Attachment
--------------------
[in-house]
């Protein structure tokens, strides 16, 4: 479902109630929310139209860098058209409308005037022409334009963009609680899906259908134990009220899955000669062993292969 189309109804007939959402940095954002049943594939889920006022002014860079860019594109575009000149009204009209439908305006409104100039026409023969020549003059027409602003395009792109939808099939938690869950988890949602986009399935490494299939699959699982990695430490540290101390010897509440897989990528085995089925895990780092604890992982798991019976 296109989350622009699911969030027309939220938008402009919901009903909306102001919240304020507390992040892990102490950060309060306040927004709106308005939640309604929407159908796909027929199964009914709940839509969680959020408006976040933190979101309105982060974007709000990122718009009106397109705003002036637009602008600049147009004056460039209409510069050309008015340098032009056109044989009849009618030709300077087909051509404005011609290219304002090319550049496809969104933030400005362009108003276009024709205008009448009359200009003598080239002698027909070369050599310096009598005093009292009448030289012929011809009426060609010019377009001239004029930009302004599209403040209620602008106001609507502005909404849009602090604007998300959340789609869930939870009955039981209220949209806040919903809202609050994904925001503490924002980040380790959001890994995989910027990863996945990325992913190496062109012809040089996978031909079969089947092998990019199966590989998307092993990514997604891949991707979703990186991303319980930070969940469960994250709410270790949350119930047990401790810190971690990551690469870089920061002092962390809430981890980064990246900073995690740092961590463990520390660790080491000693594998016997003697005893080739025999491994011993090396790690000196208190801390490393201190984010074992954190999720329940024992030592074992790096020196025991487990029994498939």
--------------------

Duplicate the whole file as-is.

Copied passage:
[in-house]
């Protein structure tokens, strides 16, 4: 479902109630929310139209860098058209409308005037022409334009963009609680899906259908134990009220899955000669062993292969 189309109804007939959402940095954002049943594939889920006022002014860079860019594109575009000149009204009209439908305006409104100039026409023969020549003059027409602003395009792109939808099939938690869950988890949602986009399935490494299939699959699982990695430490540290101390010897509440897989990528085995089925895990780092604890992982798991019976 296109989350622009699911969030027309939220938008402009919901009903909306102001919240304020507390992040892990102490950060309060306040927004709106308005939640309604929407159908796909027929199964009914709940839509969680959020408006976040933190979101309105982060974007709000990122718009009106397109705003002036637009602008600049147009004056460039209409510069050309008015340098032009056109044989009849009618030709300077087909051509404005011609290219304002090319550049496809969104933030400005362009108003276009024709205008009448009359200009003598080239002698027909070369050599310096009598005093009292009448030289012929011809009426060609010019377009001239004029930009302004599209403040209620602008106001609507502005909404849009602090604007998300959340789609869930939870009955039981209220949209806040919903809202609050994904925001503490924002980040380790959001890994995989910027990863996945990325992913190496062109012809040089996978031909079969089947092998990019199966590989998307092993990514997604891949991707979703990186991303319980930070969940469960994250709410270790949350119930047990401790810190971690990551690469870089920061002092962390809430981890980064990246900073995690740092961590463990520390660790080491000693594998016997003697005893080739025999491994011993090396790690000196208190801390490393201190984010074992954190999720329940024992030592074992790096020196025991487990029994498939």